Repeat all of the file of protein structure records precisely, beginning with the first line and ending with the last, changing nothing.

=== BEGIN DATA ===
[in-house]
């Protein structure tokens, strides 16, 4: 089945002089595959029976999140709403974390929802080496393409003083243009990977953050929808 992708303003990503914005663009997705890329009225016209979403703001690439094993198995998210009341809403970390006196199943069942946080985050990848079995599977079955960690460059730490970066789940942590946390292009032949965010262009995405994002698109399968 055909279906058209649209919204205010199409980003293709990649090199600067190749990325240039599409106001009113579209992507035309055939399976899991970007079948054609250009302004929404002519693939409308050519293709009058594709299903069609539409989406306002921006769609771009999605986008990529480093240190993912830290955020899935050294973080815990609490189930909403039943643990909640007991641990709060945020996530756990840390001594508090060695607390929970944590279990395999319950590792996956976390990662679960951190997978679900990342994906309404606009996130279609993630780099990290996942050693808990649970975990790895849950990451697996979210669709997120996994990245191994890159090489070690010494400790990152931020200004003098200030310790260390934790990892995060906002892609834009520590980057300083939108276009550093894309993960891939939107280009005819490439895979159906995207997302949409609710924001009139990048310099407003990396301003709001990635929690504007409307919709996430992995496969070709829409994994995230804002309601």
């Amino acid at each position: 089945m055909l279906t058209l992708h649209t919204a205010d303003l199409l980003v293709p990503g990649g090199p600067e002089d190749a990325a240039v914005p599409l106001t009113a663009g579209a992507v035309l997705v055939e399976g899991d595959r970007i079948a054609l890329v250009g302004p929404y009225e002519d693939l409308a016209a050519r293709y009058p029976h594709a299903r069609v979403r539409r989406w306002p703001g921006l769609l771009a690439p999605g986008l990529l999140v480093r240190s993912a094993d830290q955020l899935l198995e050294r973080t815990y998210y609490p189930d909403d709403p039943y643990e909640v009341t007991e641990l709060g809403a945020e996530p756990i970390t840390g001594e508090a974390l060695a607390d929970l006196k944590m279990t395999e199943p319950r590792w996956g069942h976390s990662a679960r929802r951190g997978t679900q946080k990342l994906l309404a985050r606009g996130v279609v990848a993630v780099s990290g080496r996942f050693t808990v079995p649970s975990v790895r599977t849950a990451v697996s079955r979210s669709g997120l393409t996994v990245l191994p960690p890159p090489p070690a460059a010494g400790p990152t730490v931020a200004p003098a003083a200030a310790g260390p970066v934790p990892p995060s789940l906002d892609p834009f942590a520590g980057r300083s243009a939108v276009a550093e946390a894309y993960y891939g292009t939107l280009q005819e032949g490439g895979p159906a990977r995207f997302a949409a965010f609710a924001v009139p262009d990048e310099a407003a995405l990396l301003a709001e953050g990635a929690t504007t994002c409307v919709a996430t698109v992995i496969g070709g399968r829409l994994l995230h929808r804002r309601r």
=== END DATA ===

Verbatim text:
[in-house]
């Protein structure tokens, strides 16, 4: 089945002089595959029976999140709403974390929802080496393409003083243009990977953050929808 992708303003990503914005663009997705890329009225016209979403703001690439094993198995998210009341809403970390006196199943069942946080985050990848079995599977079955960690460059730490970066789940942590946390292009032949965010262009995405994002698109399968 055909279906058209649209919204205010199409980003293709990649090199600067190749990325240039599409106001009113579209992507035309055939399976899991970007079948054609250009302004929404002519693939409308050519293709009058594709299903069609539409989406306002921006769609771009999605986008990529480093240190993912830290955020899935050294973080815990609490189930909403039943643990909640007991641990709060945020996530756990840390001594508090060695607390929970944590279990395999319950590792996956976390990662679960951190997978679900990342994906309404606009996130279609993630780099990290996942050693808990649970975990790895849950990451697996979210669709997120996994990245191994890159090489070690010494400790990152931020200004003098200030310790260390934790990892995060906002892609834009520590980057300083939108276009550093894309993960891939939107280009005819490439895979159906995207997302949409609710924001009139990048310099407003990396301003709001990635929690504007409307919709996430992995496969070709829409994994995230804002309601």
């Amino acid at each position: 089945m055909l279906t058209l992708h649209t919204a205010d303003l199409l980003v293709p990503g990649g090199p600067e002089d190749a990325a240039v914005p599409l106001t009113a663009g579209a992507v035309l997705v055939e399976g899991d595959r970007i079948a054609l890329v250009g302004p929404y009225e002519d693939l409308a016209a050519r293709y009058p029976h594709a299903r069609v979403r539409r989406w306002p703001g921006l769609l771009a690439p999605g986008l990529l999140v480093r240190s993912a094993d830290q955020l899935l198995e050294r973080t815990y998210y609490p189930d909403d709403p039943y643990e909640v009341t007991e641990l709060g809403a945020e996530p756990i970390t840390g001594e508090a974390l060695a607390d929970l006196k944590m279990t395999e199943p319950r590792w996956g069942h976390s990662a679960r929802r951190g997978t679900q946080k990342l994906l309404a985050r606009g996130v279609v990848a993630v780099s990290g080496r996942f050693t808990v079995p649970s975990v790895r599977t849950a990451v697996s079955r979210s669709g997120l393409t996994v990245l191994p960690p890159p090489p070690a460059a010494g400790p990152t730490v931020a200004p003098a003083a200030a310790g260390p970066v934790p990892p995060s789940l906002d892609p834009f942590a520590g980057r300083s243009a939108v276009a550093e946390a894309y993960y891939g292009t939107l280009q005819e032949g490439g895979p159906a990977r995207f997302a949409a965010f609710a924001v009139p262009d990048e310099a407003a995405l990396l301003a709001e953050g990635a929690t504007t994002c409307v919709a996430t698109v992995i496969g070709g399968r829409l994994l995230h929808r804002r309601r």